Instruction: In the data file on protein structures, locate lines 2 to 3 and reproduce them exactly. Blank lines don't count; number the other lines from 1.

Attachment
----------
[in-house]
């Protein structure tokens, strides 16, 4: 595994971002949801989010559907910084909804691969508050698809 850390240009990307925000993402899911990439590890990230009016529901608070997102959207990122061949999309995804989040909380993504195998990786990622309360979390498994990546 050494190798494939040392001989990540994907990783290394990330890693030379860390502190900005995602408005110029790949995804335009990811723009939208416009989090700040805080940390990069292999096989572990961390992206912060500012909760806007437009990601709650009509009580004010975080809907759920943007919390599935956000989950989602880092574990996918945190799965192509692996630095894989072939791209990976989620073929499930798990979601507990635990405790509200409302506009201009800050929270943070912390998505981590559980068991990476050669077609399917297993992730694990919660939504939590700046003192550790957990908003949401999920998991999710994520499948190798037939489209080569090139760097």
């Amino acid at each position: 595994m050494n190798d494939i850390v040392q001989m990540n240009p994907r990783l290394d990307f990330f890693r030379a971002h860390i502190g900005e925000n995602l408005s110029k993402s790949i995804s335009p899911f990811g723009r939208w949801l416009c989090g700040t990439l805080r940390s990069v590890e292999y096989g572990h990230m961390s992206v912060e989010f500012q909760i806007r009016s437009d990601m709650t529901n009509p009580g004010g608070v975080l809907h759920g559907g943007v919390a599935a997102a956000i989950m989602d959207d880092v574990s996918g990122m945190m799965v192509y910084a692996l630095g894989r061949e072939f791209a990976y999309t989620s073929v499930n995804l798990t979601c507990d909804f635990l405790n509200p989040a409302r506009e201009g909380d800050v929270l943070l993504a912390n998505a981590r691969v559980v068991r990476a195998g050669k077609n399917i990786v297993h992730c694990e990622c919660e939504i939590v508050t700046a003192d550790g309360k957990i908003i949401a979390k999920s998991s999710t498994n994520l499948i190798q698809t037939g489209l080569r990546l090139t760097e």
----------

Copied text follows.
């Protein structure tokens, strides 16, 4: 595994971002949801989010559907910084909804691969508050698809 850390240009990307925000993402899911990439590890990230009016529901608070997102959207990122061949999309995804989040909380993504195998990786990622309360979390498994990546 050494190798494939040392001989990540994907990783290394990330890693030379860390502190900005995602408005110029790949995804335009990811723009939208416009989090700040805080940390990069292999096989572990961390992206912060500012909760806007437009990601709650009509009580004010975080809907759920943007919390599935956000989950989602880092574990996918945190799965192509692996630095894989072939791209990976989620073929499930798990979601507990635990405790509200409302506009201009800050929270943070912390998505981590559980068991990476050669077609399917297993992730694990919660939504939590700046003192550790957990908003949401999920998991999710994520499948190798037939489209080569090139760097």
């Amino acid at each position: 595994m050494n190798d494939i850390v040392q001989m990540n240009p994907r990783l290394d990307f990330f890693r030379a971002h860390i502190g900005e925000n995602l408005s110029k993402s790949i995804s335009p899911f990811g723009r939208w949801l416009c989090g700040t990439l805080r940390s990069v590890e292999y096989g572990h990230m961390s992206v912060e989010f500012q909760i806007r009016s437009d990601m709650t529901n009509p009580g004010g608070v975080l809907h759920g559907g943007v919390a599935a997102a956000i989950m989602d959207d880092v574990s996918g990122m945190m799965v192509y910084a692996l630095g894989r061949e072939f791209a990976y999309t989620s073929v499930n995804l798990t979601c507990d909804f635990l405790n509200p989040a409302r506009e201009g909380d800050v929270l943070l993504a912390n998505a981590r691969v559980v068991r990476a195998g050669k077609n399917i990786v297993h992730c694990e990622c919660e939504i939590v508050t700046a003192d550790g309360k957990i908003i949401a979390k999920s998991s999710t498994n994520l499948i190798q698809t037939g489209l080569r990546l090139t760097e």